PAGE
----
Potential university and college students often approach educational institutions with the hope that they will be kind enough to let them attend, but experts say would-be students should use open days to carefully decide where to invest thousands of dollars.

 

Kathy Armstrong, a counsellor for students at Halifax West High School, likens open houses to test-driving a car.

 

“It’s really important for students to be educated consumers. If you’re going to buy a new car, you’re going to test drive a bunch of cars. It’s the same thing with university: You’re going to spend between $60,000 and $80,000. It makes really good sense to take it for a test drive,” she says.

 

Attend open houses with a list of questions and don’t leave until you get the answers. How flexible is the institution? Can you do a dual degree? Can you combine degrees or take extra courses at other universities? What about summer or part-time classes? How successful are graduates at finding jobs in their chosen fields? What is the student residence like? Can you get a single room?


Armstrong urges students to pay attention when universities and colleges offer information sessions at their high school.


“A lot of times, students don’t know what questions to ask, so going to presentations, they learn more about what questions they should be asking,” Armstrong says. “The good open houses offer opportunities for students to talk to students who are currently at the campus to discuss the pros and cons of being there.”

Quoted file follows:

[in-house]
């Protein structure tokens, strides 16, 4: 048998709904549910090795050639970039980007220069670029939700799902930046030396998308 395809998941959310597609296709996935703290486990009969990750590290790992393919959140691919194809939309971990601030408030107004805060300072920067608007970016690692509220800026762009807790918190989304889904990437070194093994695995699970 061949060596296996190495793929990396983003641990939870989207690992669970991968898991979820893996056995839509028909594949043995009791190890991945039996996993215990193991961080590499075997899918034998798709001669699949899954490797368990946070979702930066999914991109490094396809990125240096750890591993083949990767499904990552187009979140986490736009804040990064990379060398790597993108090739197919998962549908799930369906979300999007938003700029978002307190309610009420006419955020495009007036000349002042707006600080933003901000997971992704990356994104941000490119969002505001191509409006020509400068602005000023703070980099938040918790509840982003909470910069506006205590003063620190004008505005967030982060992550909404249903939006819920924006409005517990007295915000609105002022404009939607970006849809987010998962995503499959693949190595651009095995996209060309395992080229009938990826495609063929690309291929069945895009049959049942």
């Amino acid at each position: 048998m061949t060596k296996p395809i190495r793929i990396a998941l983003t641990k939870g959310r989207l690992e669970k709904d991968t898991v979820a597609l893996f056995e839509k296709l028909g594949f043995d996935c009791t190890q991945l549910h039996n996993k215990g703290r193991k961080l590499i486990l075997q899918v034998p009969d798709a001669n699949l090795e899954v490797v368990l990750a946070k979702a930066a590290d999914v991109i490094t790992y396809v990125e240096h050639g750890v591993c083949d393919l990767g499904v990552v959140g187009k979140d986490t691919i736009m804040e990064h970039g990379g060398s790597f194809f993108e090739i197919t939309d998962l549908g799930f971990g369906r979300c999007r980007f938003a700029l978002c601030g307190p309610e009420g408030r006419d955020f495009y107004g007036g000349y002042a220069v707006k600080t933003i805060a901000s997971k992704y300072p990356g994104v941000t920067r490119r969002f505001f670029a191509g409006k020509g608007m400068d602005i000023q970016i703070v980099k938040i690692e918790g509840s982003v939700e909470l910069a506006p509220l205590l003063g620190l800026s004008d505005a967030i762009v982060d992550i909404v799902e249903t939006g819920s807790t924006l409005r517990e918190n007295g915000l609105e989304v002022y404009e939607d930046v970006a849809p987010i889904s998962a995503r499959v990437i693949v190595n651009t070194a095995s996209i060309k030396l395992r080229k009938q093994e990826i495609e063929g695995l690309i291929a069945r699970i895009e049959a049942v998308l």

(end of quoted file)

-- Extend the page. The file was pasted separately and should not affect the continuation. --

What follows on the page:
She says students often change their minds about a university or college after a campus visit.


Sherry Ross, an occupational therapist who works with Roth Associates in Psychology in Halifax, says open houses can broaden a student’s career horizons.


“High school students tend to gravitate toward careers they know about,” she explains.


But just because it’s the right job for a student’s family or friends, that doesn’t mean it’s right for them.


“There may be other career options that are well-suited to them, but they’re not aware of them,” she said.


For that reason, Ross urges students to visit as many open houses and information sessions as possible. Students can see different academic approaches and find the best fit for them. Meeting students and people who work in the field can be invaluable.


“It gives the person a good feel for what’s actually involved in that specific occupation, and they may not have considered that.”